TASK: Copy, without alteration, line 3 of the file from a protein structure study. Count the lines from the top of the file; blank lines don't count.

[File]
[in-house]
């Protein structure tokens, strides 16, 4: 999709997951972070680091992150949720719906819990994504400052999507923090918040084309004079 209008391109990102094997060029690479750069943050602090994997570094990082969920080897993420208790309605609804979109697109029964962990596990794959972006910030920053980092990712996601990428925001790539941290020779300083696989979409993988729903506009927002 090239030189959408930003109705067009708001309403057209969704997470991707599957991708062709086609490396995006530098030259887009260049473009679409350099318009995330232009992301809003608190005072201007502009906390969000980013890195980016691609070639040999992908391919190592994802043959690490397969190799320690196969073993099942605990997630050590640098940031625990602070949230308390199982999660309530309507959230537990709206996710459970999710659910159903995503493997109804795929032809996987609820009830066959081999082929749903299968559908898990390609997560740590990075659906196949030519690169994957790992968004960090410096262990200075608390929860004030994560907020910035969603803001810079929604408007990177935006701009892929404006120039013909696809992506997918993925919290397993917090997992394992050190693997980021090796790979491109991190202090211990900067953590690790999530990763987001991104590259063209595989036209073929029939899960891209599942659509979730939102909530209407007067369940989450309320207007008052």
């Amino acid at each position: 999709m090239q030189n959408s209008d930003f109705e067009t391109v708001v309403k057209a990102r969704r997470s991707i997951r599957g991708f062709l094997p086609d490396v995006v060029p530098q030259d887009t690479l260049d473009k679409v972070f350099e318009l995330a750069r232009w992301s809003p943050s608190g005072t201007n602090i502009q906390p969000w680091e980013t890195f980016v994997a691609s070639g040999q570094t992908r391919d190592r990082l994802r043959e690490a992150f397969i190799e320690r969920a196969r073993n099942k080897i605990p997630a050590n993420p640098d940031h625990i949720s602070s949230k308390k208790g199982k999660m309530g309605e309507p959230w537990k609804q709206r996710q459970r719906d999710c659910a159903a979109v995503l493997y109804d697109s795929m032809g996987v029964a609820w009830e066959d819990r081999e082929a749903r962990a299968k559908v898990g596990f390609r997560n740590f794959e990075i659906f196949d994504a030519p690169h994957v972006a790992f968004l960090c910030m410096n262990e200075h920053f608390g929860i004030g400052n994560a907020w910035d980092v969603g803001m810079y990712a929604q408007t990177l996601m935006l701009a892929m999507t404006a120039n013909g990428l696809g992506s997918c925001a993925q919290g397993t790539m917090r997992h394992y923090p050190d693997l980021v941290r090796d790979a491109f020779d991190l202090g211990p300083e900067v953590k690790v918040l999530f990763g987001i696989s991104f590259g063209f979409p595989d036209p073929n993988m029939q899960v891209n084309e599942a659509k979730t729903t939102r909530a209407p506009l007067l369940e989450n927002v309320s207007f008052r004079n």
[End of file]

């Amino acid at each position: 999709m090239q030189n959408s209008d930003f109705e067009t391109v708001v309403k057209a990102r969704r997470s991707i997951r599957g991708f062709l094997p086609d490396v995006v060029p530098q030259d887009t690479l260049d473009k679409v972070f350099e318009l995330a750069r232009w992301s809003p943050s608190g005072t201007n602090i502009q906390p969000w680091e980013t890195f980016v994997a691609s070639g040999q570094t992908r391919d190592r990082l994802r043959e690490a992150f397969i190799e320690r969920a196969r073993n099942k080897i605990p997630a050590n993420p640098d940031h625990i949720s602070s949230k308390k208790g199982k999660m309530g309605e309507p959230w537990k609804q709206r996710q459970r719906d999710c659910a159903a979109v995503l493997y109804d697109s795929m032809g996987v029964a609820w009830e066959d819990r081999e082929a749903r962990a299968k559908v898990g596990f390609r997560n740590f794959e990075i659906f196949d994504a030519p690169h994957v972006a790992f968004l960090c910030m410096n262990e200075h920053f608390g929860i004030g400052n994560a907020w910035d980092v969603g803001m810079y990712a929604q408007t990177l996601m935006l701009a892929m999507t404006a120039n013909g990428l696809g992506s997918c925001a993925q919290g397993t790539m917090r997992h394992y923090p050190d693997l980021v941290r090796d790979a491109f020779d991190l202090g211990p300083e900067v953590k690790v918040l999530f990763g987001i696989s991104f590259g063209f979409p595989d036209p073929n993988m029939q899960v891209n084309e599942a659509k979730t729903t939102r909530a209407p506009l007067l369940e989450n927002v309320s207007f008052r004079n």